Winds of change

For a few weeks now, I’ve been having really bad anxiety. Struggling to breath, irrational thoughts and being constantly highly strung. My son was about to start high school and I was petrified.

We found out just before school finished for summer that Cameron had passed his SATs, and not just scraped through he had strong results.

I literally cried – you see we were told not to worry about the SATs and his performance in them, that he would try his best and will have the opportunity to work on the results once he goes to high school.

I felt that they expected him to fail, but he was changing.

We went to town celebrating the success and really made a big deal. I told him that this was an amazing opportunity and strong start to his high school life.

I set that expectation and understanding that by trying his best and getting remarkable results – we would reward him accordingly.

Yeah ok – we basically just told our kid were going to bribe him through high school but he was changing.

So; a mainstream high school setting it is and after literally two years of researching schools, having visits, checking Ofsted reports and bus routes it was all building up to this moment.

I was worried about him doing his school tie and the getting use to the feel of shirts, I was worried about him losing his bus pass that was literally a NIGHTMARE to obtain, I was worried about him getting the school bus, I was worried about him making his way around school, then I was worried about him and his fussy eating habits at lunch.

He was changing though.

He learnt to tie his tie within a couple of hours and we made a game of random “tie checks” where he would drop everything and tie his tie. Mastered it. He said the shirts felt nice but just the top button was a bit tricky, “don’t worry mum, I’m sure it will be fine”.

I would ask him “what would you do if the bus was late” and “what would you do if you missed the bus home”, bombarding him with, in my mine nightmare scenarios. He just looked at me and said, “just ring you or dad or nana” and I forget that the autism literally just provides him with black and white answers.

No overthinking, no what ifs – just matter of fact problem solving answers.

When he started school he was texting me telling me he was on the bus and he will see me soon, then at home time he was texting again to tell me he was on his way back.

He started showering every day upon his return and getting his bag ready for the following day before tea.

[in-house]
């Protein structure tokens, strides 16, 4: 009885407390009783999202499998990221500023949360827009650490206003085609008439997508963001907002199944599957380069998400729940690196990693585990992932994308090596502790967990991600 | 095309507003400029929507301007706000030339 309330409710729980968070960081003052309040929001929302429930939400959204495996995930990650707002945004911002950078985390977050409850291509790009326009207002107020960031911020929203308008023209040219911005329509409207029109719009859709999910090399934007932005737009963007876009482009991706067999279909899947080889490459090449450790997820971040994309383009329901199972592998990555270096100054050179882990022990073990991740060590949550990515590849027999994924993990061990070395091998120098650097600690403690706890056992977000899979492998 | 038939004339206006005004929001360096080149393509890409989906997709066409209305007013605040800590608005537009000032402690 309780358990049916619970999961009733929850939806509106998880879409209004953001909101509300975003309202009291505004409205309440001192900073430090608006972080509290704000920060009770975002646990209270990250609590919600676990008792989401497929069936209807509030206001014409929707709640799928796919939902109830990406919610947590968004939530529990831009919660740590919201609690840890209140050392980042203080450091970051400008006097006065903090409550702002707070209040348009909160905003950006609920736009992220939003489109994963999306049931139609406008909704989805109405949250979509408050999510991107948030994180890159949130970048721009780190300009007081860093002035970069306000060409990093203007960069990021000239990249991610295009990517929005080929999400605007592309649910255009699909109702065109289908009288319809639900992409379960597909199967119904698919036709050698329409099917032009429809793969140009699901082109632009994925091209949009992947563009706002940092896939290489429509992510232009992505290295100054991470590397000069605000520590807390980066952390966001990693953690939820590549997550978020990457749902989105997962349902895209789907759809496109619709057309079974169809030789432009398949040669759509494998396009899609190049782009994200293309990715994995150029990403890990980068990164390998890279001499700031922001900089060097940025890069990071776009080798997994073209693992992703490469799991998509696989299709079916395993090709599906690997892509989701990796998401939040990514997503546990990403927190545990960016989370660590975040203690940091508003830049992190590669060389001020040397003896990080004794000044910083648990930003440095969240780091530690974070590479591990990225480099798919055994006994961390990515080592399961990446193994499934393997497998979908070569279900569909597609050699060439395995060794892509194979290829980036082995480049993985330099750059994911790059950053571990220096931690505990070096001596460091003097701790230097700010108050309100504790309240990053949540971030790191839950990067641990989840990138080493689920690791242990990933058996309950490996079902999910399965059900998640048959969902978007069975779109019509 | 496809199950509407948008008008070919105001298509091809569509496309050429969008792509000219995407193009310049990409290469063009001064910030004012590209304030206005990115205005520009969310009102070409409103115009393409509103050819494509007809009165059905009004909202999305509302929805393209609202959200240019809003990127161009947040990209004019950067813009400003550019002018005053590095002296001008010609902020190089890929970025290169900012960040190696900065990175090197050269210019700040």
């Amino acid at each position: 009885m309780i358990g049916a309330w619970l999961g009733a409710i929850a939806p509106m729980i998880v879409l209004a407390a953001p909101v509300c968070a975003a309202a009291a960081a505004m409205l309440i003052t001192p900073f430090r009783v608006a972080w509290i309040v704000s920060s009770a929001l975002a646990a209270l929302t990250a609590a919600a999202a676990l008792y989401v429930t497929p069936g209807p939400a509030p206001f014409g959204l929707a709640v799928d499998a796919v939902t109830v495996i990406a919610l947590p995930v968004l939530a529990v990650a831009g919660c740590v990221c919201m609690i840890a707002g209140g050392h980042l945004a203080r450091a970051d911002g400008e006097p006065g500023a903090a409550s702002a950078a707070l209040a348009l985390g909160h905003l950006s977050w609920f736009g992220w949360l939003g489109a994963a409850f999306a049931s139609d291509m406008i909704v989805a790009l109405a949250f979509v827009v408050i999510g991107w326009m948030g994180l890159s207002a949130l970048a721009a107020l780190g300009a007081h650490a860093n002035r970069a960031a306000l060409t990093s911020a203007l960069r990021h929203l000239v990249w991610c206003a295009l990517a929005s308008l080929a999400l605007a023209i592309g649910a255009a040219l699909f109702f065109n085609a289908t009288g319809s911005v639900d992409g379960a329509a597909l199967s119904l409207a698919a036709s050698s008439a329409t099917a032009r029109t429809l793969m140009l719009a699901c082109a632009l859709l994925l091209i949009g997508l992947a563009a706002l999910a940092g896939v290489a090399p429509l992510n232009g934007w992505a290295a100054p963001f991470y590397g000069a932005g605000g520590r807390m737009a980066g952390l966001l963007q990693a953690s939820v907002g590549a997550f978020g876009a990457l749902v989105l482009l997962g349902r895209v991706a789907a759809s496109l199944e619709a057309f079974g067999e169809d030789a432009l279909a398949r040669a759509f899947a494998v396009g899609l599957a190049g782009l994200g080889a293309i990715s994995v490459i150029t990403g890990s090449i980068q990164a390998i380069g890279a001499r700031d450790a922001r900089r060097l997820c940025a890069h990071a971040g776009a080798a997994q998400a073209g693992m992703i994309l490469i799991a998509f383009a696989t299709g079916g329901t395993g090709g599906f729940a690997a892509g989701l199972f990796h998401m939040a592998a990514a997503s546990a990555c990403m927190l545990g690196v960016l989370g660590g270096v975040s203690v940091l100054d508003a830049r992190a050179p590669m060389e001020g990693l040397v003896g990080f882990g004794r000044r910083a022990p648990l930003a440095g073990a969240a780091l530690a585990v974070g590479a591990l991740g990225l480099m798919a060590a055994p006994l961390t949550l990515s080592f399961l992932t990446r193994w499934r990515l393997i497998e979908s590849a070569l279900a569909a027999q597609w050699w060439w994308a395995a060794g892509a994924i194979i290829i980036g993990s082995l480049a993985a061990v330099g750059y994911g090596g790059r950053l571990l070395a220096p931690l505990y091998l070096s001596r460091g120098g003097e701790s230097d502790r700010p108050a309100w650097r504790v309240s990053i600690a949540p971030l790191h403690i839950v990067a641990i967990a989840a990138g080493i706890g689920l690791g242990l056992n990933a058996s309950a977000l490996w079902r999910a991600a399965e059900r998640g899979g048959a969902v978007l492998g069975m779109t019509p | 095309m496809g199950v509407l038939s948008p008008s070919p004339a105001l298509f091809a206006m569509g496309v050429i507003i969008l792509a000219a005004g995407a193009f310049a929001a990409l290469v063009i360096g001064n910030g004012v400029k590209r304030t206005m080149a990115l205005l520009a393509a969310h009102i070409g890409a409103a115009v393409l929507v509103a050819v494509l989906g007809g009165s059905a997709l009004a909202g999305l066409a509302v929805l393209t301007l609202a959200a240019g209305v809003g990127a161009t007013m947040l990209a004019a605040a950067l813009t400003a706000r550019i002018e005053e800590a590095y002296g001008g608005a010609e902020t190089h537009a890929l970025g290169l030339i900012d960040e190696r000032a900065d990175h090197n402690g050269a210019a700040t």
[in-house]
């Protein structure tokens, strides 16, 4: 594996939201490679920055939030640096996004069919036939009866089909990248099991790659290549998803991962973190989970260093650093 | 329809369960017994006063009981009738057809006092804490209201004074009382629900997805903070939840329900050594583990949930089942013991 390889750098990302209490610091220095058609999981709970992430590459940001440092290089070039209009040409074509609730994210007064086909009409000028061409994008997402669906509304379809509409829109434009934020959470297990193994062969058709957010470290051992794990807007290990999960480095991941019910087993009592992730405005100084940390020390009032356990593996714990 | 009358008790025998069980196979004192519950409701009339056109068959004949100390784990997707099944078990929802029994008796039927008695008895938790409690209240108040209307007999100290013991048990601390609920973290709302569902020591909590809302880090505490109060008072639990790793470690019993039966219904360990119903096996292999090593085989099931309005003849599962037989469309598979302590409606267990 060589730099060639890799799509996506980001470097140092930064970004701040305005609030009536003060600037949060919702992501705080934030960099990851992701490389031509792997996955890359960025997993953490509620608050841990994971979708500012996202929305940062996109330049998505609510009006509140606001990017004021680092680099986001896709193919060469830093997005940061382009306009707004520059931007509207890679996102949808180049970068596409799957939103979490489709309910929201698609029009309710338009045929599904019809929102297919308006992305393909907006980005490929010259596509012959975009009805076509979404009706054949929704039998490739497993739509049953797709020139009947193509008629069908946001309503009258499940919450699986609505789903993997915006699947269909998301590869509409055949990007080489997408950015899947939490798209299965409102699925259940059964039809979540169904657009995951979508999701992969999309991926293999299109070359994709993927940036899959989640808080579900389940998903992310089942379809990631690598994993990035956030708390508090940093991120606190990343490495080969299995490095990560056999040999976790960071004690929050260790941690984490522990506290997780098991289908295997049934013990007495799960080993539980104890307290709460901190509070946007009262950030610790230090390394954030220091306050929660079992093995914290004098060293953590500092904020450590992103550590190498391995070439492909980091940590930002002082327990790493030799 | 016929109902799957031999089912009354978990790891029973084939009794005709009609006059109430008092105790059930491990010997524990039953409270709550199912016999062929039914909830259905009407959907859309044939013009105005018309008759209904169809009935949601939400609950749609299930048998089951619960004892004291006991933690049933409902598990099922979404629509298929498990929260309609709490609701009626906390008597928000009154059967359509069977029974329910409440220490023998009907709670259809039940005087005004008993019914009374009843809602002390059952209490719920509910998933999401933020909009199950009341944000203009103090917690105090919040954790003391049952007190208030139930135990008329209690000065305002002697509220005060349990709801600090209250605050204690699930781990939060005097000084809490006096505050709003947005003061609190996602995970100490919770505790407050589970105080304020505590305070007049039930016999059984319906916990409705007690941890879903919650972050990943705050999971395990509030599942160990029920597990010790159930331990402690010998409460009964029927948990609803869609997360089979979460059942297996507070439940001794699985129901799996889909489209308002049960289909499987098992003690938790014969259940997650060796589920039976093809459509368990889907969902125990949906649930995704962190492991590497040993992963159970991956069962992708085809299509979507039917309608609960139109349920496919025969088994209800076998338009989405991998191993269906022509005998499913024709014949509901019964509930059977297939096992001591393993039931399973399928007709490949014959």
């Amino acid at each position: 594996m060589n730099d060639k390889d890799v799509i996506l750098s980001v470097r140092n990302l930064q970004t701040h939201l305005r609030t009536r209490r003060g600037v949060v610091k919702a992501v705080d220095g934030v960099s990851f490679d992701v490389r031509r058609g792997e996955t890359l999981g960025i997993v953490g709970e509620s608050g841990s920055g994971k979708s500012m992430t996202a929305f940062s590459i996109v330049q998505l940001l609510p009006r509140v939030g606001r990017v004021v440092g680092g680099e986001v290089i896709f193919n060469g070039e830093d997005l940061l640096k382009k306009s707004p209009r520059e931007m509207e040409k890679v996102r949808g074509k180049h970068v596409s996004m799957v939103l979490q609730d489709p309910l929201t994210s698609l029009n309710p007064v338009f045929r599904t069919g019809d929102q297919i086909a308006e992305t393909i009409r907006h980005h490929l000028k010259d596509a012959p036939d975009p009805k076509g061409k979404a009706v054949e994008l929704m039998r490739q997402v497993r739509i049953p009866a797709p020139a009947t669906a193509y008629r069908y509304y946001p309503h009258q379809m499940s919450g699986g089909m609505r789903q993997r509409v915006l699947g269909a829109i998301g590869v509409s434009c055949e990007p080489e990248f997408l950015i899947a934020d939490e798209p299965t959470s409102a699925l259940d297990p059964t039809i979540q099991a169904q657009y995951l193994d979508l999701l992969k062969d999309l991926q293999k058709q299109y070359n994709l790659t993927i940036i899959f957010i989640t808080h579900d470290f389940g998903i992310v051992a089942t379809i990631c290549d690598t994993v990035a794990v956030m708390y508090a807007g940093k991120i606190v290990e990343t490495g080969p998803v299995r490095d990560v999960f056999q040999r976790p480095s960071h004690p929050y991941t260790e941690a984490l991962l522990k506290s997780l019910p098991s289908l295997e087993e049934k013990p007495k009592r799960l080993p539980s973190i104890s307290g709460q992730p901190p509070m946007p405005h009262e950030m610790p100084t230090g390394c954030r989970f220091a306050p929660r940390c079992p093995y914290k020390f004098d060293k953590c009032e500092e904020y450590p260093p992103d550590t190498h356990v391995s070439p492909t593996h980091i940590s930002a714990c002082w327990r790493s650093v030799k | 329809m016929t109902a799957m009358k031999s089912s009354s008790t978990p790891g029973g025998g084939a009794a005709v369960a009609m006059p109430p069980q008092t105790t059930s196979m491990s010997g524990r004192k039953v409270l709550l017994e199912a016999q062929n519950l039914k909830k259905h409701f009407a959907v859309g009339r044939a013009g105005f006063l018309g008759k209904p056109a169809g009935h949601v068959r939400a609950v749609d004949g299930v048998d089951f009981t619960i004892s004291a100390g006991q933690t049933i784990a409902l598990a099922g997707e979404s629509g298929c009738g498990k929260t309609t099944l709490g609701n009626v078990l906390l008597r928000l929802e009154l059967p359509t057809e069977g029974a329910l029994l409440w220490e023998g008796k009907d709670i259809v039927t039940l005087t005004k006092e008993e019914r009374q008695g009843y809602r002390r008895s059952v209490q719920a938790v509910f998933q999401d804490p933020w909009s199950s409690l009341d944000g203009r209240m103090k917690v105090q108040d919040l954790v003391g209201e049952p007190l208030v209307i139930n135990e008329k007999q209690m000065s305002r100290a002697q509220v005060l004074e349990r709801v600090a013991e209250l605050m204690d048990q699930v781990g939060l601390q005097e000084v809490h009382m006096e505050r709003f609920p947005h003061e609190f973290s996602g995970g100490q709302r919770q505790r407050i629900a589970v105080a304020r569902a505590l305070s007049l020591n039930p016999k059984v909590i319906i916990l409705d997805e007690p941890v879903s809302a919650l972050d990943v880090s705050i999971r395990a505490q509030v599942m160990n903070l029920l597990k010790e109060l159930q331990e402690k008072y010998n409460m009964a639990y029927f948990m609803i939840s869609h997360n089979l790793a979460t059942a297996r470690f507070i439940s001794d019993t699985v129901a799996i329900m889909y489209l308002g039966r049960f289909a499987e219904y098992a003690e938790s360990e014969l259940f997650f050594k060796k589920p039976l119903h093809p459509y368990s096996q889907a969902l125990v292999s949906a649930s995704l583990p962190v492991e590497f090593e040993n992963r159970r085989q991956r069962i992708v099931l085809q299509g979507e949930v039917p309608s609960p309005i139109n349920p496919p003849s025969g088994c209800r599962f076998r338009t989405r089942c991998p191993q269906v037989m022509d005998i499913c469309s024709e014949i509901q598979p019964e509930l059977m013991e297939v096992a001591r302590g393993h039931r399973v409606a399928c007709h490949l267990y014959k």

When I asked about what homework he had to do (although yes, I already knew with all these fancy pants apps school provide nowadays) he told me that he had been to the library at lunch and started/completed it so that he had more spare time in the evening.

He even had two lots of fish and chips on “chippy Friday”. He had changed.

I suddenly realised that in these last three weeks without realising it my breathing has returned to normal.

The anxious thoughts are few and far between. I’m not constantly checking “find my iPhone” in the morning or at home time because he has adapted so so quickly and amazingly as he has done so many times before over the years.

I feel guilty for not giving him anywhere near as much credit as he deserves and know that in fact we are doing a sterling job, he is a 100% rule follower and a respectful kid.

I know this because when he’s asking me “mum when might I be able to start to say a swear word, everyone swears on the school bus” and I have a conversation with him about how swearing isn’t nice and its most likely those kid’s parents don’t know they are acting in that way – but that if he wants to say the swear word for poo then me and dad don’t mind and he chuckles.

I know he won’t abuse this and absolutely follow the “but not in front of any teachers or grandma” rule attached to it.

He’s changed and now I need to change for us to get through the next stage.

About Zowie Kaye

My Big Fat Greek Family – we love our food and love each other even more. We're a like liquorice allsorts, all a bit different. I’m a full time working mum and married my best friend Jay. I thought my life was great until I became a mum and then realised it was complete. A few of our family allsorts may seem broken – they are not, they are just a bit different!

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